Archive for February 24th, 2009

A solution to limit risks via incentives

February 24, 2009

Yale Law School has roundtable discussions on current topics. On Feb 13, 2009 it had a discussion on future of financial regulation. It was divided across 4 sessions with top economists presenting papers and debates.

Session 1:  Crisis Origins and Historical Comparisons
Session 2:  Causes of the Crisis: Conflicts, Compensation and Reputation
Session 3:  Reforming Financial Institution Regulation
Session 4:  Reforming Subprime Mortgages

I came across this paperfrom Sanjali Bhagat and Roberta Romano. They propose a way to limit risks via the incentive route. In this crisis, it has been seen how incentives lead to gains for the employee and adds risks to the organisation.

We suggest that executive incentive compensation plans should consist only of  restricted stock and restricted stock options , restricted in the sense that the shares cannot be sold or the option cannot be exercised for a period of at least two to four years after the executive’s resignation or last day in office. This will provide superior incentives for executives to manage corporations in investors’ longer-term interest, and diminish their incentives to make public statements, manage earnings, or accept undue levels of risk, for the sake of short-term price appreciation.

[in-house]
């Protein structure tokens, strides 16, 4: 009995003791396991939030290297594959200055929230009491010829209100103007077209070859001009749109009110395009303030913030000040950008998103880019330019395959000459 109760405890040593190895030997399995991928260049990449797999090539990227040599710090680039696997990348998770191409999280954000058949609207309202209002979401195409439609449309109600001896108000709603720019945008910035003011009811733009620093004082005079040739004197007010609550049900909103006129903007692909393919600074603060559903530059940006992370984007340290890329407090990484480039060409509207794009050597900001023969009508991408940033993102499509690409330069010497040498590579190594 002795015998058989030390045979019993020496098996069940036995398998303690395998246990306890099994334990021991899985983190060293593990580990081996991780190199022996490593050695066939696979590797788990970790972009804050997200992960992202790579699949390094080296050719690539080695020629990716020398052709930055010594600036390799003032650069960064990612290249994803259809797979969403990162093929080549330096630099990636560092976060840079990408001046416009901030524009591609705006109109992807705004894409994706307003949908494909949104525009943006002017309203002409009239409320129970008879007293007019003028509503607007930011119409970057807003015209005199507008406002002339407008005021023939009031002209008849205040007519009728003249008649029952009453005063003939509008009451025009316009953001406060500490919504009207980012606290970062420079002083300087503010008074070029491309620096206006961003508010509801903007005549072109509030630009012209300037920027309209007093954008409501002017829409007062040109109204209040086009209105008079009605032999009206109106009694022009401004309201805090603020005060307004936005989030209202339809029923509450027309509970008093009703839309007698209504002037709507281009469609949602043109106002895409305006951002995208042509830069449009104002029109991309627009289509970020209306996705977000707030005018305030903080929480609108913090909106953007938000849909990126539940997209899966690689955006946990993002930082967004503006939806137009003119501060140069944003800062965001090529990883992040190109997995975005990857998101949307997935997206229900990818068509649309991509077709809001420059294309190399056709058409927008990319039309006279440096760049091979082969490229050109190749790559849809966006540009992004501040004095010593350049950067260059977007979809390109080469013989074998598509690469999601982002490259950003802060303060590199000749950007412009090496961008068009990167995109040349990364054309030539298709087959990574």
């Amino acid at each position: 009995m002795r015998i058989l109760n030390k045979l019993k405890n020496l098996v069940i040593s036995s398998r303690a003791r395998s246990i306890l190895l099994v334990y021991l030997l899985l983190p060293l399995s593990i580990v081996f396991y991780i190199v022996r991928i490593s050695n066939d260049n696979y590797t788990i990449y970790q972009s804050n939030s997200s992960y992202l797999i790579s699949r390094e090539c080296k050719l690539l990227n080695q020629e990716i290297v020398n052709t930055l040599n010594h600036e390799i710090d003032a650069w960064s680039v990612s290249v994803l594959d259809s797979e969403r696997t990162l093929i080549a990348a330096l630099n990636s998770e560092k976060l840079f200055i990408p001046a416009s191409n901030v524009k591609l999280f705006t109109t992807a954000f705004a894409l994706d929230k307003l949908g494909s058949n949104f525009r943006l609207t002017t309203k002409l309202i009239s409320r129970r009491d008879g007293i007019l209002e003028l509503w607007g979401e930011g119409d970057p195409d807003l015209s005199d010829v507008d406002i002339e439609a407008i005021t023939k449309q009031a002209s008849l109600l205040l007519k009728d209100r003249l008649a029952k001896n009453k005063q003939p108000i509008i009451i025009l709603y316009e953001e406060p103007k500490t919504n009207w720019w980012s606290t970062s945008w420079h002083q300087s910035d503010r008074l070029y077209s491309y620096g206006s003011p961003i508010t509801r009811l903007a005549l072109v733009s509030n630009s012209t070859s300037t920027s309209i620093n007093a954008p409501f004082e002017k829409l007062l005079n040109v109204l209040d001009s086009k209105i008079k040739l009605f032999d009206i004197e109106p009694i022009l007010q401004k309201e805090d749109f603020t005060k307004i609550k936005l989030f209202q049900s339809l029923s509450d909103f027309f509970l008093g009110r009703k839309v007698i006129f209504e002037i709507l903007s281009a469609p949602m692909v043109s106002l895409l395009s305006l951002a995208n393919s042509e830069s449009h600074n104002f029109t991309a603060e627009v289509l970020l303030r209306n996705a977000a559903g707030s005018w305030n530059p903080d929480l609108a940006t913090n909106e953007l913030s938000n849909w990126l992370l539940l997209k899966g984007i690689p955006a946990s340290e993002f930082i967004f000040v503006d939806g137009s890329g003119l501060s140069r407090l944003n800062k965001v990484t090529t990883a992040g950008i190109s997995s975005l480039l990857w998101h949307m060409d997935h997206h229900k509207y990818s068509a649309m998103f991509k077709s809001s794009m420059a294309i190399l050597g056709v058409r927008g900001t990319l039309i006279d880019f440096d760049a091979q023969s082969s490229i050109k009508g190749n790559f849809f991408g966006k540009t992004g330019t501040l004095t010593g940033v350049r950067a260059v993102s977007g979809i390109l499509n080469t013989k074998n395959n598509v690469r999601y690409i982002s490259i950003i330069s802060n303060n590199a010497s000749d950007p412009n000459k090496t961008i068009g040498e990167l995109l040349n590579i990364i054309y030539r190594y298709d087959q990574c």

This looks like a pretty simple idea. Why wasn’t it implemented?

The authors point that instead of applying restrictions on incentives (like Obama did) it is better to design incentives in a manner that limits risks to the organisation. They point that executive compensation has always been a source of public outcry but regulations to limit them have not been effective. People always know a way out to redesign their compensation so that they do not violate the law but also get more compensation!

Good overview on compensation issues in US financial sector.

Infact, all papers presented in the round-table look quite good.

Hernando De Soto’s view on this crisis

February 24, 2009

There is tons of research, speeches on why this crisis happened. However, there is always space for more :-) I came across this interesting interview of Hernando De Soto. De Soto has revolutionised the thinking that property rights leads to economic development.


Assorted Links

February 24, 2009

1. Krugman on nationalisation fears

2. WSJ Blog on lessons from Sweden’s Bank Nationalisation.

3. NB points defaults might not be good always

4. Mankiw points to scary stuff on US fiscal deficit

5. FCB on dollar cost averaging

6. Lusardi points lessons from her new paper on individual savings

7. ACB on balance sheet recessions

8. Urbanomics has a superb post on Randomisation

9. Urbanomics has more ideas on making India new pension system better. It also points to a nice snapshot on corporate greed. Also check the humor relating Oscar awards to crisis.

10. Econbrowser points deflation risks have declined somewhat